Looking at next generation textbooks
By David DiBiase, Esri Director of Education
WileyPLUS Learning Space is an example of a proprietary learning management system. ® John Wiley & Sons. Used with permission.
Integrating interactive web maps with other digital content will make nextgen textbooks come alive.
Textbooks are changing. So is the textbook industry, which accounted for almost $14 billion in US sales in 2013. The high cost of printed texts is driving change. The Student Public Interest Research Group estimates that full-time US college students, on average, spend nearly $1,200 per year on textbooks.
Mounting public concern over the high cost of education in general, and textbooks in particular, is forcing publishers away from printed books toward a new generation of less expensive digital products. Esri is interested in the future of textbooks because they affect millions of young people every year and because Esri web maps have the potential to make textbook maps come alive.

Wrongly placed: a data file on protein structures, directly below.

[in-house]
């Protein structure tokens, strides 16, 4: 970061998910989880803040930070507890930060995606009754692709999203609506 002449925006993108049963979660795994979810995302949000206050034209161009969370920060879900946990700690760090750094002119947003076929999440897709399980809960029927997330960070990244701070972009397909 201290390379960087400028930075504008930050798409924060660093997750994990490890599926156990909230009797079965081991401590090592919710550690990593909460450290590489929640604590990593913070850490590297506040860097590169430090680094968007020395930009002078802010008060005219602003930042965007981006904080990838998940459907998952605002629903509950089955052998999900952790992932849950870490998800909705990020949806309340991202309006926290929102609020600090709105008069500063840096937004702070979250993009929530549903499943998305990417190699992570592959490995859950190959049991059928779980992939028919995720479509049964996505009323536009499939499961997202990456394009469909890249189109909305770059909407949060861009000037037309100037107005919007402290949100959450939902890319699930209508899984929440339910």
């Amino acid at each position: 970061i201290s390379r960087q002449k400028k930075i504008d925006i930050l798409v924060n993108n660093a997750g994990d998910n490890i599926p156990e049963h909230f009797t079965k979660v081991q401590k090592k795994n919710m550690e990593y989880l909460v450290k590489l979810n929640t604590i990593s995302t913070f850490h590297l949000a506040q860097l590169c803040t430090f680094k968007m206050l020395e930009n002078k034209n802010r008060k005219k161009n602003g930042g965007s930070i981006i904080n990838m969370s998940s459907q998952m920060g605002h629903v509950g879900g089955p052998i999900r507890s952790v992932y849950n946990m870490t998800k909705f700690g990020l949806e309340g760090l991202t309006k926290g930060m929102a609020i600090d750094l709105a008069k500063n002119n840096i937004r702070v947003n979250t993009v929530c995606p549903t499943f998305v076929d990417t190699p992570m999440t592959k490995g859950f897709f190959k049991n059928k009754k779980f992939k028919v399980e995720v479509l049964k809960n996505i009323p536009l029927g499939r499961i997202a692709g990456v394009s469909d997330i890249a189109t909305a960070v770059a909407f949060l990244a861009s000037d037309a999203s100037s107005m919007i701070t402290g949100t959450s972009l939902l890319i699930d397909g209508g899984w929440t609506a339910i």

In 2013, The Chronicle of Higher Education published an article called "The Object Formerly Known as Textbook." This article and others like it report that textbook publishers are actively rethinking what textbooks and the textbook business should be. For years, textbooks have been marketed as bundles of content—primarily print, but with digital ancillaries—rather than just books. While this rethinking process is in progress, one thing is clear: the mix of digital and print content in next generation, or nextgen, textbooks will flip.
Most of us assume that the digital alternative is an e-book that retains much of the look and feel of printed textbooks but with added features like highlighting and note-taking, links to web resources, and compatibility with mobile devices. Plenty of e-textbook titles are available, including those available from Barnes and Noble for its Yuzu platform; from Amazon.com; and especially CourseSmart, which claims to offer access to e-textbooks for more than 90 percent of the core content higher education titles at up to 60 percent off the cost of print editions. Other content providers offering digital alternatives include Inkling, Kno.com, and Discovery Education.